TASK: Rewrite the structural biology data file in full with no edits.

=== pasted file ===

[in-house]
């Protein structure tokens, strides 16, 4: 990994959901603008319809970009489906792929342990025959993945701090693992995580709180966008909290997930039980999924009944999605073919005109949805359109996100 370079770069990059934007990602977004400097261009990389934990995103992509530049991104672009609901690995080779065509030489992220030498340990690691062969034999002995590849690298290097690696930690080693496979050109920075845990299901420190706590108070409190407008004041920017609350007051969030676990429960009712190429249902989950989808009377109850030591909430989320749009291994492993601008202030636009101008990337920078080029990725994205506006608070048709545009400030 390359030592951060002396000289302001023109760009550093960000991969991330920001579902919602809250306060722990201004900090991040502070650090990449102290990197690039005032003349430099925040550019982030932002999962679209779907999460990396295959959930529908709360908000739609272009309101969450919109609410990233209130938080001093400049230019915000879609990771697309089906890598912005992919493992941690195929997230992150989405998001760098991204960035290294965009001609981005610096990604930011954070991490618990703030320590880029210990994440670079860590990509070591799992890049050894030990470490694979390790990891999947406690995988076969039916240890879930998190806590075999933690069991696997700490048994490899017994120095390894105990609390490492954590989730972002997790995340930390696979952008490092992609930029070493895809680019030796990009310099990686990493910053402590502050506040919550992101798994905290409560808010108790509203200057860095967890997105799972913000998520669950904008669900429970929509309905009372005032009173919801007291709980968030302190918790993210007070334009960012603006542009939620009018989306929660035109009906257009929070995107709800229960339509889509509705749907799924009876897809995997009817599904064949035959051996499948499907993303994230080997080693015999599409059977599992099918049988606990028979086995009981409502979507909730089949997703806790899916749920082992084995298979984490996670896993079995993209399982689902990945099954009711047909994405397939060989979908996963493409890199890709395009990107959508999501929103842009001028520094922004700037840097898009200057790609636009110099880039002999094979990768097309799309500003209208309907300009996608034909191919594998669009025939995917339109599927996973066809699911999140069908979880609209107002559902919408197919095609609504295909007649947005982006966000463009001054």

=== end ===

[in-house]
């Protein structure tokens, strides 16, 4: 990994959901603008319809970009489906792929342990025959993945701090693992995580709180966008909290997930039980999924009944999605073919005109949805359109996100 370079770069990059934007990602977004400097261009990389934990995103992509530049991104672009609901690995080779065509030489992220030498340990690691062969034999002995590849690298290097690696930690080693496979050109920075845990299901420190706590108070409190407008004041920017609350007051969030676990429960009712190429249902989950989808009377109850030591909430989320749009291994492993601008202030636009101008990337920078080029990725994205506006608070048709545009400030 390359030592951060002396000289302001023109760009550093960000991969991330920001579902919602809250306060722990201004900090991040502070650090990449102290990197690039005032003349430099925040550019982030932002999962679209779907999460990396295959959930529908709360908000739609272009309101969450919109609410990233209130938080001093400049230019915000879609990771697309089906890598912005992919493992941690195929997230992150989405998001760098991204960035290294965009001609981005610096990604930011954070991490618990703030320590880029210990994440670079860590990509070591799992890049050894030990470490694979390790990891999947406690995988076969039916240890879930998190806590075999933690069991696997700490048994490899017994120095390894105990609390490492954590989730972002997790995340930390696979952008490092992609930029070493895809680019030796990009310099990686990493910053402590502050506040919550992101798994905290409560808010108790509203200057860095967890997105799972913000998520669950904008669900429970929509309905009372005032009173919801007291709980968030302190918790993210007070334009960012603006542009939620009018989306929660035109009906257009929070995107709800229960339509889509509705749907799924009876897809995997009817599904064949035959051996499948499907993303994230080997080693015999599409059977599992099918049988606990028979086995009981409502979507909730089949997703806790899916749920082992084995298979984490996670896993079995993209399982689902990945099954009711047909994405397939060989979908996963493409890199890709395009990107959508999501929103842009001028520094922004700037840097898009200057790609636009110099880039002999094979990768097309799309500003209208309907300009996608034909191919594998669009025939995917339109599927996973066809699911999140069908979880609209107002559902919408197919095609609504295909007649947005982006966000463009001054």